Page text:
The beers don't have clever names, at least not so far: they're just called by whatever style they are. Here's what we tried on Friday:
- Wit: Noticeably more bitter than most wits (this is intentional), but a nice take on the style, with the usual herbal/yeasty flavors.
- Blonde IPA: Josh said he thinks of this as a "Pilsner IPA" -- it is brewed with pilsner malts -- but also intends it as an homage to Westvleteren Blonde (a surprisingly hoppy light Belgian beer). It is very crisp and dry. Interesting and not bad, though I think IPA is not quite the right word for it.
- Belgian Strong Blonde: I loved this beer. It has that nice clovey flavor like Duvel (though it's always dangerous to compare something to Duvel). Like the other Pfriem beers, it's pretty dry and light-bodied, and it is a beautiful-looking beer: impossibly light in color, almost clear, but with a golden sparkle.
- IPA: This is intended to be the NW style house offering. Again, surprisingly dry and light on the tongue, but with nice floral hops. Pretty strong at 7.2%. Not bad, but probably not going to become your go-to IPA.
- Belgian Strong Dark: A 10% sipper, with the kinds of dark fruit, chocolatey, almost leathery flavors you want in big beers like this, but still drier than a lot of beers this size. Josh wouldn't call it a Quadrupel, but he does want you to think of beers like St. Bernardus when you're drinking this.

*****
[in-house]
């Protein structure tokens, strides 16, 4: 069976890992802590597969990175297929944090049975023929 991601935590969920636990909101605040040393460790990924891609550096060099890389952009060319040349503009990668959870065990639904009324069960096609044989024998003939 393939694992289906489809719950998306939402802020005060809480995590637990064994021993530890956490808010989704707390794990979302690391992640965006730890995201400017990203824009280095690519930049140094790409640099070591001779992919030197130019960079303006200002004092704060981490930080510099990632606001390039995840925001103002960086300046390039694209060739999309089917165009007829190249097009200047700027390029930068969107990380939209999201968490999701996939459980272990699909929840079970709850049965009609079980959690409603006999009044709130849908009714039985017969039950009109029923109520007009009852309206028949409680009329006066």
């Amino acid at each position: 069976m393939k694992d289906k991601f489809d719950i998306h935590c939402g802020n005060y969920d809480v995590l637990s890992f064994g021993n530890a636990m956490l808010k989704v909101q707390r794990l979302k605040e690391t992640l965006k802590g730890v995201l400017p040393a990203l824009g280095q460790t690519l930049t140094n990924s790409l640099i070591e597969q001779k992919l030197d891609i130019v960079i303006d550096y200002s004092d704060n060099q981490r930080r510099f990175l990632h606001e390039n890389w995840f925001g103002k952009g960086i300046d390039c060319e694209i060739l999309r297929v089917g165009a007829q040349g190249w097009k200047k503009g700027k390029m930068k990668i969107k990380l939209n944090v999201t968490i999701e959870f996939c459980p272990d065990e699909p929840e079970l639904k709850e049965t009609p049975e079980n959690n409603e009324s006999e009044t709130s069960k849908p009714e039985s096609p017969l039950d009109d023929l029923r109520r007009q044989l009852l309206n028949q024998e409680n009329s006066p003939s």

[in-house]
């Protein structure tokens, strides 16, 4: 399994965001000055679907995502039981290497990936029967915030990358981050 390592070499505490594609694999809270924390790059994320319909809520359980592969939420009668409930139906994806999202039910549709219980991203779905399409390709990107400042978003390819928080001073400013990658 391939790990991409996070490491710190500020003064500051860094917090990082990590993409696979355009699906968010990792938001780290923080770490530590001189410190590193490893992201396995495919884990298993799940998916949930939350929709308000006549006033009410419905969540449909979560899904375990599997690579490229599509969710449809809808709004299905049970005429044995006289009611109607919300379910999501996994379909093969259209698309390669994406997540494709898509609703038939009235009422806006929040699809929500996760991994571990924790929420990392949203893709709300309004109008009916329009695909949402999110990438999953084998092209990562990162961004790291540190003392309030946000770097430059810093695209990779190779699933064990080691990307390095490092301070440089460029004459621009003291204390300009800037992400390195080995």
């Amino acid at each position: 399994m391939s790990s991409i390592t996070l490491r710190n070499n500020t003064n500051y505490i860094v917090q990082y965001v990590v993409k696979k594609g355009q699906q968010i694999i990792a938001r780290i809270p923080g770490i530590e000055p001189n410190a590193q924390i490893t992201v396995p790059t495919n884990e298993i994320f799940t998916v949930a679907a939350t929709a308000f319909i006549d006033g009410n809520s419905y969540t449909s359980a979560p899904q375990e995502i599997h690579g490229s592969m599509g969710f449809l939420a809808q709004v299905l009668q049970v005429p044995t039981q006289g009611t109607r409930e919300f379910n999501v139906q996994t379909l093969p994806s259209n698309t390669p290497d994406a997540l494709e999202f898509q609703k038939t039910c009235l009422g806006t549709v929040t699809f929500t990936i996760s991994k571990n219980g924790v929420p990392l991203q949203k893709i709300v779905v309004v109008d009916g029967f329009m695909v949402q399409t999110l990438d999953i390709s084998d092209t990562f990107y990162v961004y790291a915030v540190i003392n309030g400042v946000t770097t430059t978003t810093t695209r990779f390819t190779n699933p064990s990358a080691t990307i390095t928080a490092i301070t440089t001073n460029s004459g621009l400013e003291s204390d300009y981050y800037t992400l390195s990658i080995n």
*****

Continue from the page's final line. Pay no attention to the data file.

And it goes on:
All the beers were clean and well-made. At a point in time where saisons and related "farmhouse" styles seem to be all the rage, it's interesting that Pfriem didn't go down that road. Nor are they selling any wild or sour ales, though Josh did say that a wild-ale program is in the works for future releases. I predict that the Strong Blonde and Strong Dark are going to be the most popular Pfriem beers. It's great to have an Oregon brewery focus on those kind of Abbey-inspired Belgians -- I can't think of another brewery in the region that has those as their flagships, though Hopworks comes out with some great strong Belgians from time to time.
Except for the Wit, all the beers we tried were filtered, which gave them a really pretty clarity in the glass. If there's a common theme in my tasting notes, it's "dry" -- there was nothing anywhere near cloying in any of the beers, and even the stronger ones were surprisingly light-bodied and drinkable.
Look for Pfriem beers on draft in Portland at finer establishments. The brewery has ordered equipment to produce corked-and-caged 750 ml bottles. The tasting room at the brewery in Hood River will hold a grand opening Saturday August 4th, and it looks like the hours after that will be 11:30 to 9 Wednesday thru Sunday.
Further reading: Ezra has a very detailed interview with Josh over at the New School.